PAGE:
Dubstep is a musical genre that arose in the early 2000s in south London as one of the branches of gridge. In terms of sound, dubstep is characterized by a tempo of about 140 beats per minute, dominant low-frequency bass and sparse breakbeat in the background.
The typical dubstep sound began to take shape in 1999-2000 thanks to dark gerge experiments by producers such as El-B and Zed Bias. Soon a number of labels promoting the new sound appeared, the first of which back in 2000 was Tempa with the project Horsepower Productions. The term dubstep itself with respect to this music was first used in large numbers in 2002 by the San Francisco magazine XLR8R, which put this word on its cover together with the photo Horsepower Productions, where the term meant instrumental tustep-gared (i.e., the prefix dub-referenced in the form of remixes, when the lyrics are removed from the vocal composition, sometimes only the refrain is left, and additional sound effects are often added as compensation, the bass part is enhanced). After the first part of the Dubstep Allstars compilation, dubbed by DJ Hatcha, was released on Tempa in 2003, the term is now firmly established.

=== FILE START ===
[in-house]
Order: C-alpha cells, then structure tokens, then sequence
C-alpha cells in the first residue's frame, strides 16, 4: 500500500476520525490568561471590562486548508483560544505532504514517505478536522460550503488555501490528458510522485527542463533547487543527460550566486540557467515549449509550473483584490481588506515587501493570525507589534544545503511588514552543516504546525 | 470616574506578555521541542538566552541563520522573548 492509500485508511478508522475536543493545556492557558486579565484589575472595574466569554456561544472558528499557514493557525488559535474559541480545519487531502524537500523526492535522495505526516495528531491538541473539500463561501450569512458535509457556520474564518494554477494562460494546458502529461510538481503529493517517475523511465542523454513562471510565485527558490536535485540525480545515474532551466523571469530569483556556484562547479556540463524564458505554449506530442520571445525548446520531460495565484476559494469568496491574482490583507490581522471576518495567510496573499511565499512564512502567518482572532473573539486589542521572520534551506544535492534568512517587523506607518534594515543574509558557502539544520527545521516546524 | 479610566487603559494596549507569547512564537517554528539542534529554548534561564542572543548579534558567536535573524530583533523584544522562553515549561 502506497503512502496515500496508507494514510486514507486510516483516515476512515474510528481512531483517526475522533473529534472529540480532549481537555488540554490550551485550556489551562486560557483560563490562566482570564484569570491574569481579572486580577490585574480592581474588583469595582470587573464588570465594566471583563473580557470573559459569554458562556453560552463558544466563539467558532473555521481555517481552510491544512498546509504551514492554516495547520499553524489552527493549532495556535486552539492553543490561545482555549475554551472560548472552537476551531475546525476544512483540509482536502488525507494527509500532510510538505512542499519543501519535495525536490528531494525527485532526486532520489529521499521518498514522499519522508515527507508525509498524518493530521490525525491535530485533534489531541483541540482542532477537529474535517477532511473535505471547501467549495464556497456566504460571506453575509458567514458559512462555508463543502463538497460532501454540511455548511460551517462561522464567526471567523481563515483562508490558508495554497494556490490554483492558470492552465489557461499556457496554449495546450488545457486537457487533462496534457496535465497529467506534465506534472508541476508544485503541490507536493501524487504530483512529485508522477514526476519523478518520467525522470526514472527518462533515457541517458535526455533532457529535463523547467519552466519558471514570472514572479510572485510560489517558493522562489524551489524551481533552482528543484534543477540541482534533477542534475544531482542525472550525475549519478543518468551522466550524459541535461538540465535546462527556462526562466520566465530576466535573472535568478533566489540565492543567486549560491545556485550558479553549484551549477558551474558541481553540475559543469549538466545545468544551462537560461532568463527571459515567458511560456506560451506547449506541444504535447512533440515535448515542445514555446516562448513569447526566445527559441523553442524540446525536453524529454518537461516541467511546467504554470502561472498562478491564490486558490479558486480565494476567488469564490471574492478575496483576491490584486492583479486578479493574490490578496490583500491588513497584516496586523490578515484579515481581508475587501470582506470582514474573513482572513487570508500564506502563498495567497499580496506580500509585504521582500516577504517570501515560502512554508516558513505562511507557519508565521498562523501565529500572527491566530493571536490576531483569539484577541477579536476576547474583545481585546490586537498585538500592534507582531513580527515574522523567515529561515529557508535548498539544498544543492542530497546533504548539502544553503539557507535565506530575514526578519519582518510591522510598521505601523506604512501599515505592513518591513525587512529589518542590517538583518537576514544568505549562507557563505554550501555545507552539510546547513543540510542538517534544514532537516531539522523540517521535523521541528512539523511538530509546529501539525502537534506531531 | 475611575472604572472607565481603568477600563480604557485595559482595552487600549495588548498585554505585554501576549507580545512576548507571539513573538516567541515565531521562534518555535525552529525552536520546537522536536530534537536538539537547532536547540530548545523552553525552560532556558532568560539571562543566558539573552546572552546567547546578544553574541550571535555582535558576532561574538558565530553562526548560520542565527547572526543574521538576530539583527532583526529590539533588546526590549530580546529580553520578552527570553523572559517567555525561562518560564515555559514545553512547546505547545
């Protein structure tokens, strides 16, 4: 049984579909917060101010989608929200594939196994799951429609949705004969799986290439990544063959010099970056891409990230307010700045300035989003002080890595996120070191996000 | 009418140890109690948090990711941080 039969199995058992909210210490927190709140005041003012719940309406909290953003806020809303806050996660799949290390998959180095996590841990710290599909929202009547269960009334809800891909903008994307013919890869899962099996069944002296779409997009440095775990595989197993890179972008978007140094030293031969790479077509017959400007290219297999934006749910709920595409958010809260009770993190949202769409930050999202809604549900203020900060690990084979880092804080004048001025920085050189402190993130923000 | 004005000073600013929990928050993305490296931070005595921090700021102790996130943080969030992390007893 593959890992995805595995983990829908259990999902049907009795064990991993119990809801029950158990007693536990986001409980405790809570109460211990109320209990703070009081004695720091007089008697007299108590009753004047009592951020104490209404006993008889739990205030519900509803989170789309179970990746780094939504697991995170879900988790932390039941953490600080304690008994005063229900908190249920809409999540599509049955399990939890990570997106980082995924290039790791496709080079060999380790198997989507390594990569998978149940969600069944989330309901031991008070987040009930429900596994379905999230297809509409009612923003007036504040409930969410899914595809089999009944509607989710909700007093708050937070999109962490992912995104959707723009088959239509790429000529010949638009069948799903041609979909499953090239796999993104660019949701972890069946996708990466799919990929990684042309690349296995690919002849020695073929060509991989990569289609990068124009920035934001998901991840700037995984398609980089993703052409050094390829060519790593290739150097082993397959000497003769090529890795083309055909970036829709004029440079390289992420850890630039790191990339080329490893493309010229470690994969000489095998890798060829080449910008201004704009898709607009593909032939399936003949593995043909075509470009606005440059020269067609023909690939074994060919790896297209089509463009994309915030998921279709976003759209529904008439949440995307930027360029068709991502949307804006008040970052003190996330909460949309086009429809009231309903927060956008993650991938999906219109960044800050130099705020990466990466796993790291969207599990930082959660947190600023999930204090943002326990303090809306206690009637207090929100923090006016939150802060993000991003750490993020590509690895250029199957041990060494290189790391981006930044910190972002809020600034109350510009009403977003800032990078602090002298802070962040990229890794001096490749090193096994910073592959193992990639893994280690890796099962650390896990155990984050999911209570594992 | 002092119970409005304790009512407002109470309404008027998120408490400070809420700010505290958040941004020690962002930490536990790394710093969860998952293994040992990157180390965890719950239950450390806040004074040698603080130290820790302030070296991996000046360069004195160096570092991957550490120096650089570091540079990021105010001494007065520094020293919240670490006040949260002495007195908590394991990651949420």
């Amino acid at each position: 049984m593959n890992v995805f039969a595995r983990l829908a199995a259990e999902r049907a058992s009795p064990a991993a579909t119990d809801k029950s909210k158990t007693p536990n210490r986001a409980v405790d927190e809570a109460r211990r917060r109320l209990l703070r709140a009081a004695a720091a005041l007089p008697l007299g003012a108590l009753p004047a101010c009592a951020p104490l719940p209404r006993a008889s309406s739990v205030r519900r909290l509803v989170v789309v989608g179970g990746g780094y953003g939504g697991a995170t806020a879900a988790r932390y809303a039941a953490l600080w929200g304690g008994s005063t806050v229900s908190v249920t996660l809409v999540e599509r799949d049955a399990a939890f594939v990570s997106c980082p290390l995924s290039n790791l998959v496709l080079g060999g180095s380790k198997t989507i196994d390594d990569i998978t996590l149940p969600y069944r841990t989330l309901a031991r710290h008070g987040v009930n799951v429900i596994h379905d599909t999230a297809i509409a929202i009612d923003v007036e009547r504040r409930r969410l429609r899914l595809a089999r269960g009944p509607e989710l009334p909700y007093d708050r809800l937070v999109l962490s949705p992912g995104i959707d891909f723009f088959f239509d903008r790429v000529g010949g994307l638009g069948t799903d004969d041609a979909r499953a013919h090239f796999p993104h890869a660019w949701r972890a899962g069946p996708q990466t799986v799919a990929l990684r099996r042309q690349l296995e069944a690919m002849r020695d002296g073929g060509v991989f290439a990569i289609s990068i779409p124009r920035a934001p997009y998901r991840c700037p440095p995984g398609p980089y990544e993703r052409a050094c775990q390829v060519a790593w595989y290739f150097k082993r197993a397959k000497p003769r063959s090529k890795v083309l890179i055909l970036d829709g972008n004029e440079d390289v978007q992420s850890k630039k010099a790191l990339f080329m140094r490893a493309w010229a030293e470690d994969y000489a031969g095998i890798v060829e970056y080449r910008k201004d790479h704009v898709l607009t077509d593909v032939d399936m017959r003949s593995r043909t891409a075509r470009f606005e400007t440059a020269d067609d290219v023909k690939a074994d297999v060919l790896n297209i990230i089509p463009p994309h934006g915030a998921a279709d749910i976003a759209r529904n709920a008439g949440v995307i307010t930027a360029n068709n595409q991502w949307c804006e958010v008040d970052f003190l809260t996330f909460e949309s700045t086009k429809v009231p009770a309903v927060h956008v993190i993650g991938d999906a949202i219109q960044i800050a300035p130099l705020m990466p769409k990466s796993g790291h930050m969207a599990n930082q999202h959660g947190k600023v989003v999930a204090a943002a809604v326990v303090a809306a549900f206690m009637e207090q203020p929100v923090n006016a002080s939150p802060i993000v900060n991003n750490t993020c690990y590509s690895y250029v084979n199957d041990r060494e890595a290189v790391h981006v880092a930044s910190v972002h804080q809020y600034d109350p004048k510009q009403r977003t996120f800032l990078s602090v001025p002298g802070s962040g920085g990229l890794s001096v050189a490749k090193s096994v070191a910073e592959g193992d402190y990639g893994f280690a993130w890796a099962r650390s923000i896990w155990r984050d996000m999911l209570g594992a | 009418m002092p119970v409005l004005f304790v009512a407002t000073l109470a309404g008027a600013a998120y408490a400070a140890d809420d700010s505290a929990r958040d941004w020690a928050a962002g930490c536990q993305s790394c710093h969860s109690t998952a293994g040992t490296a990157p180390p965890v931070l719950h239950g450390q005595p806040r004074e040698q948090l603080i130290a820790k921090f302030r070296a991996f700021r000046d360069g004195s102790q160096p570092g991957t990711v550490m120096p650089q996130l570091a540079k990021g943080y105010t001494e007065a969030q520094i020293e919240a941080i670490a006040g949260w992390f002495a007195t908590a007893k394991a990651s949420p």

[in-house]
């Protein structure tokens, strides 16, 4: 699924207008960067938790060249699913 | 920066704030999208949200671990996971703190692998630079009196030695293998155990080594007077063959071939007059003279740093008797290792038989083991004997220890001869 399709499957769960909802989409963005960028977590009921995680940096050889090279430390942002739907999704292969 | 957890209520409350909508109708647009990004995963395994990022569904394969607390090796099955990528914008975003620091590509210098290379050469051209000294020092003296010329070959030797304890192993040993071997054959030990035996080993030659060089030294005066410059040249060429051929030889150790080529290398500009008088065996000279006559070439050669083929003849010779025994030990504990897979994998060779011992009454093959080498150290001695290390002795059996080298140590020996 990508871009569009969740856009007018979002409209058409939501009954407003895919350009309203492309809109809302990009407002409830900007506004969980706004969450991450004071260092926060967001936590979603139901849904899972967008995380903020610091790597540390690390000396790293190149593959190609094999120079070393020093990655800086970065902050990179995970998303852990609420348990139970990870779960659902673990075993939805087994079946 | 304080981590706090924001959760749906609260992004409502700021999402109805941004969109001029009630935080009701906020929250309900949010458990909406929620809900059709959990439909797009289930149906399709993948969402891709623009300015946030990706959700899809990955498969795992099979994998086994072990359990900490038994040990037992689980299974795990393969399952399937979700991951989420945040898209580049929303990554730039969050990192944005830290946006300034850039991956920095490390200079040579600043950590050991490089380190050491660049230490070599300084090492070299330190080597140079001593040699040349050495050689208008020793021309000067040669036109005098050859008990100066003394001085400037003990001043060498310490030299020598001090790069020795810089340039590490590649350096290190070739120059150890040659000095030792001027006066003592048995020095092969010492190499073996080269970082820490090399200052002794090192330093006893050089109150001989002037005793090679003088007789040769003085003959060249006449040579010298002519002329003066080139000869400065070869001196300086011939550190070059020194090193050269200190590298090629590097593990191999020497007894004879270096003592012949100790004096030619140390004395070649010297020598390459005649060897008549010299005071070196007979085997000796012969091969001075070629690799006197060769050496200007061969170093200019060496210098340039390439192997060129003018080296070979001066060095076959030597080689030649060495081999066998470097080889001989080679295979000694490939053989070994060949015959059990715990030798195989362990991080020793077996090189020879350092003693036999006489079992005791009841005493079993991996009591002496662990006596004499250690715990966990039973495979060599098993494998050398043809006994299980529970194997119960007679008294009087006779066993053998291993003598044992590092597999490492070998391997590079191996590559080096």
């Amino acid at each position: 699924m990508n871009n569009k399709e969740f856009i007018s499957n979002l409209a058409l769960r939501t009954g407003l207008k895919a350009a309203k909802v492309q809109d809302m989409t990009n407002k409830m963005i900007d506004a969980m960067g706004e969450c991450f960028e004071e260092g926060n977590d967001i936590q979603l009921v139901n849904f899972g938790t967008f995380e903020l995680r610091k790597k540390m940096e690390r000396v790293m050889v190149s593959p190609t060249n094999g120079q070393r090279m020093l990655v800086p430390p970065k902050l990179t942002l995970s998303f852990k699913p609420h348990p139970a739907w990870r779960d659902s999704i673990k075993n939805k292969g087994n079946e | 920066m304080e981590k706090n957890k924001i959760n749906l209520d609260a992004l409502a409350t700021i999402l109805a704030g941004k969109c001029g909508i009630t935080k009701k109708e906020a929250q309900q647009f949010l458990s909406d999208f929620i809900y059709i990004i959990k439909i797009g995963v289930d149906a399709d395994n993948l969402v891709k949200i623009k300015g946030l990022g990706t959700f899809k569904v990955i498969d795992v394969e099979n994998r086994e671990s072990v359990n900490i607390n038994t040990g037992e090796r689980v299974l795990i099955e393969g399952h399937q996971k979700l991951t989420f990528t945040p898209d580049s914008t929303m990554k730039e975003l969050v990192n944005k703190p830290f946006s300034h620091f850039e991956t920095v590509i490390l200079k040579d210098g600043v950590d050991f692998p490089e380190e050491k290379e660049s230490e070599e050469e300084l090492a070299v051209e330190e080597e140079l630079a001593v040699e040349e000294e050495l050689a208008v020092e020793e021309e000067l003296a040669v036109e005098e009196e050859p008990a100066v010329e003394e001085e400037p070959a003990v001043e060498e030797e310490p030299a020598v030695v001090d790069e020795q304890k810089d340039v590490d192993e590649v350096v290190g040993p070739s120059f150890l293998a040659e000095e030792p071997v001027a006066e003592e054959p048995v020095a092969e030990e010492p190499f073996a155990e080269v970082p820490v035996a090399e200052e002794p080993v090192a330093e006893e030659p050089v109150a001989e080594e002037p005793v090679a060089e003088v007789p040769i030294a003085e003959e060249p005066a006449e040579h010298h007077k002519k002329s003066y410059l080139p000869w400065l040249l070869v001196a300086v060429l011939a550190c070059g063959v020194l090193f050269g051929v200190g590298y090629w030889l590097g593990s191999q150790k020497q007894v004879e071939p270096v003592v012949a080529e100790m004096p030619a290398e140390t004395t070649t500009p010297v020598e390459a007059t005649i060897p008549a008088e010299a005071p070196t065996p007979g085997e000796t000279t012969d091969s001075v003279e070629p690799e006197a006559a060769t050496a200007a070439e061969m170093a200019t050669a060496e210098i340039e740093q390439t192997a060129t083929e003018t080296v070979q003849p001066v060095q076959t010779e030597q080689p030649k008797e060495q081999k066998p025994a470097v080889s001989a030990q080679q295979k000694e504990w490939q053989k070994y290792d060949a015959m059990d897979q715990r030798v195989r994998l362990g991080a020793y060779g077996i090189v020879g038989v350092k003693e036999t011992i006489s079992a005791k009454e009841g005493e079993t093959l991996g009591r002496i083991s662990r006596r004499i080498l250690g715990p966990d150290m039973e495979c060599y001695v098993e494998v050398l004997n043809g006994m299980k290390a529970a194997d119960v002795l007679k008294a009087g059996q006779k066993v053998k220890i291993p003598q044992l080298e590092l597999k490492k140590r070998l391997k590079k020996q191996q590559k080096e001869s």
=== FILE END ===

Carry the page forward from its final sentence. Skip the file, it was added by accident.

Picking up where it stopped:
In 2007-8, the influence of dubstep reached the mainstream in the ranks of electronic dance music (along with synth pop and trip hop), and in the following years there was a style merger. So a few fleeting butt styles were born: first the European "fidget", then the North American "complex". Since 2010, the concept of “postdabstep” has appeared in the everyday life of DJs, which defines genre music that appeared after the influence of house and trance dance styles. The peak of the popularity of post-dubstep occurred in 2011-12.